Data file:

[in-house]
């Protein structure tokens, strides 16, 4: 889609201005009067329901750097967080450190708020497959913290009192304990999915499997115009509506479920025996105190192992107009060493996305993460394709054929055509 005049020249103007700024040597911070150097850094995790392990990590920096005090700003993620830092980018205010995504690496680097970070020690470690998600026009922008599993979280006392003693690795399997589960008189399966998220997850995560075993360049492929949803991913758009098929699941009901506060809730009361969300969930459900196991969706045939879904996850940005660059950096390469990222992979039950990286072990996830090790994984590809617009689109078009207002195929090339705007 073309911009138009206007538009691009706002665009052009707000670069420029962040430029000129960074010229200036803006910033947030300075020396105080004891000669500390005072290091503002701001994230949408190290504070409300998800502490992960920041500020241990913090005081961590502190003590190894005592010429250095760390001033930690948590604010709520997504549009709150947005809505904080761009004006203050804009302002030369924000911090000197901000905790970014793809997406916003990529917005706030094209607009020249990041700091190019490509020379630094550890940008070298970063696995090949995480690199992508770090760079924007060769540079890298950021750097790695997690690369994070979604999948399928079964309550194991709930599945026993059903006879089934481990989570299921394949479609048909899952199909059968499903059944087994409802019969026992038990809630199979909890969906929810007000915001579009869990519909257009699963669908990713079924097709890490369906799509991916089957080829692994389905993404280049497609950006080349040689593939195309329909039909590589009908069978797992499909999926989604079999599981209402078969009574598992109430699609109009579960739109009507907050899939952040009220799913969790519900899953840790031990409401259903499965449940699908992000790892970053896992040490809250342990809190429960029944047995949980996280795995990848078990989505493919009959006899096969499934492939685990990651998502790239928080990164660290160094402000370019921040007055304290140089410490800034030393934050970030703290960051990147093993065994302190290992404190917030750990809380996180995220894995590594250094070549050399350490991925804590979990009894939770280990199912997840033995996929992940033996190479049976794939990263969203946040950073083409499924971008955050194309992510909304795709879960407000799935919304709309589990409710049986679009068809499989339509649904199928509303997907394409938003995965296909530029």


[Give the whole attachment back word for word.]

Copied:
[in-house]
């Protein structure tokens, strides 16, 4: 889609201005009067329901750097967080450190708020497959913290009192304990999915499997115009509506479920025996105190192992107009060493996305993460394709054929055509 005049020249103007700024040597911070150097850094995790392990990590920096005090700003993620830092980018205010995504690496680097970070020690470690998600026009922008599993979280006392003693690795399997589960008189399966998220997850995560075993360049492929949803991913758009098929699941009901506060809730009361969300969930459900196991969706045939879904996850940005660059950096390469990222992979039950990286072990996830090790994984590809617009689109078009207002195929090339705007 073309911009138009206007538009691009706002665009052009707000670069420029962040430029000129960074010229200036803006910033947030300075020396105080004891000669500390005072290091503002701001994230949408190290504070409300998800502490992960920041500020241990913090005081961590502190003590190894005592010429250095760390001033930690948590604010709520997504549009709150947005809505904080761009004006203050804009302002030369924000911090000197901000905790970014793809997406916003990529917005706030094209607009020249990041700091190019490509020379630094550890940008070298970063696995090949995480690199992508770090760079924007060769540079890298950021750097790695997690690369994070979604999948399928079964309550194991709930599945026993059903006879089934481990989570299921394949479609048909899952199909059968499903059944087994409802019969026992038990809630199979909890969906929810007000915001579009869990519909257009699963669908990713079924097709890490369906799509991916089957080829692994389905993404280049497609950006080349040689593939195309329909039909590589009908069978797992499909999926989604079999599981209402078969009574598992109430699609109009579960739109009507907050899939952040009220799913969790519900899953840790031990409401259903499965449940699908992000790892970053896992040490809250342990809190429960029944047995949980996280795995990848078990989505493919009959006899096969499934492939685990990651998502790239928080990164660290160094402000370019921040007055304290140089410490800034030393934050970030703290960051990147093993065994302190290992404190917030750990809380996180995220894995590594250094070549050399350490991925804590979990009894939770280990199912997840033995996929992940033996190479049976794939990263969203946040950073083409499924971008955050194309992510909304795709879960407000799935919304709309589990409710049986679009068809499989339509649904199928509303997907394409938003995965296909530029």